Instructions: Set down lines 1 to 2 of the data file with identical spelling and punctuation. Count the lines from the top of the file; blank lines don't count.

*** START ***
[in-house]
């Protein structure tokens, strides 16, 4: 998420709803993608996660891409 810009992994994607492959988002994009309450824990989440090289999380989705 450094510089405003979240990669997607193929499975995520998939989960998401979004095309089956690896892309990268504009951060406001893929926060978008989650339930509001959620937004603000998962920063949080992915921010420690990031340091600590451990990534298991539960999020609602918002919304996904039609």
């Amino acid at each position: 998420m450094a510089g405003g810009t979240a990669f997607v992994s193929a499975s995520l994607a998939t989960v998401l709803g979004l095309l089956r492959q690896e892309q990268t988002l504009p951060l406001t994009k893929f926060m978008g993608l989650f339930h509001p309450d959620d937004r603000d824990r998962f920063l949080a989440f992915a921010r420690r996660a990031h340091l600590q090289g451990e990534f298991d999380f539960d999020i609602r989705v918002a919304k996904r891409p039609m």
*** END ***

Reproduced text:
[in-house]
């Protein structure tokens, strides 16, 4: 998420709803993608996660891409 810009992994994607492959988002994009309450824990989440090289999380989705 450094510089405003979240990669997607193929499975995520998939989960998401979004095309089956690896892309990268504009951060406001893929926060978008989650339930509001959620937004603000998962920063949080992915921010420690990031340091600590451990990534298991539960999020609602918002919304996904039609």